The dry specimens containing less than 0.2% moisture were used to determine Tg, inherent viscosity, and flex and interlaminar shear strengths.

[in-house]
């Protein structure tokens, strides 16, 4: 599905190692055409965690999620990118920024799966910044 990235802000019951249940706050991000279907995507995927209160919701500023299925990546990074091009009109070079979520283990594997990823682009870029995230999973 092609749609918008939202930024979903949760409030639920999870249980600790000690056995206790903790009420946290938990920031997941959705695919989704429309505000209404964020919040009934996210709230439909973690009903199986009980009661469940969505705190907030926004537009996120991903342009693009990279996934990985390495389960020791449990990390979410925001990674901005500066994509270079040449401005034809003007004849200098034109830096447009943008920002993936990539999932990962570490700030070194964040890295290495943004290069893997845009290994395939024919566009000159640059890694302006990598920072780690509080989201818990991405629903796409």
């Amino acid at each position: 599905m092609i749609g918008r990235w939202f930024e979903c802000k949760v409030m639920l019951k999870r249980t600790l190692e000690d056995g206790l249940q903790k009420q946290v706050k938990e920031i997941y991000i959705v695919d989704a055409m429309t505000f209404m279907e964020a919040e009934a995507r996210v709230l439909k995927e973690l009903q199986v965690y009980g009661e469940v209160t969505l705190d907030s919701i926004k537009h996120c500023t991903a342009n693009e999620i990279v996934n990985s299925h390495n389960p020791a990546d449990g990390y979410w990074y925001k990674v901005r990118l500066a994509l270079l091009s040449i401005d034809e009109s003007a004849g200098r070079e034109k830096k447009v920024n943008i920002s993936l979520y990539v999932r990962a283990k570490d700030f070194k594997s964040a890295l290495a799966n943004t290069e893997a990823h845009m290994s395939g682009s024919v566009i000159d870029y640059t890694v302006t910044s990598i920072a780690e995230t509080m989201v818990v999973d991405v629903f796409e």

Table 1 below lists two different amorphous copolyamides and PACM-12 (as control) that are used as matrices in the examples. The compositions in Table 1 are designated by numbers and letters that have the following meaning: "6" means hexamethylenediamine, "I" means isophthalic acid, "T" means terephthalic acid, "PACM" means bis(para-amino cyclohexyl) methane, "12" means dodecanedioic acid. Thus, in Table 1, polyamide number 1 (as control) is a homopolymer derived from bis(para-amino cyclohexyl) methane and dodecanedioic acid; polyamide number 2 contains 37.4% by weight of polyamide units derived from hexamethylenediamine and isophthalic acid, 25.0% by weight of polyamide units derived from hexamethylenediamine and terephthalic acid, 22.6% by weight of polyamide units derived from bis(para-amino cyclohexyl) methane and isophthalic acid, 15.0% by weight of polyamide derived from bis(para-amino cyclohexyl) methane and terephthalic acid. In terms of the individual acids and diamines employed, this polyamide contains 68.9 mol % hexamethylenediamine, 31.1 mol % bis(para-amino cyclohexyl) methane, for a total of 100% diamine, and 60% isophthalic acid and 40% terephthalic acid, for a total of 100% acid. The polyamide number 3 in Table 1 contains 30% by weight of polyamide units derived from hexamethylenediamine and isophthalic acid, 20% by weight of polyamide units derived from hexamethylenediamine and terephthalic acid, 30% by weight of polyamide units derived from bis(para-amino cyclohexyl) methane and isophthalic acid, 20% by weight of polyamide units derived from bis(para-amino cyclohexyl) methane and terephthalic acid. In terms of individual acids and diamines employed this polyamide contains 57.2 mol % hexamethylenediamine, 42.8 mol % bis(para-amino cyclohexyl) methane in a total of 100% diamine; 60% isophthalic acid and 40% terephthalic acid, in a total of 100% acid.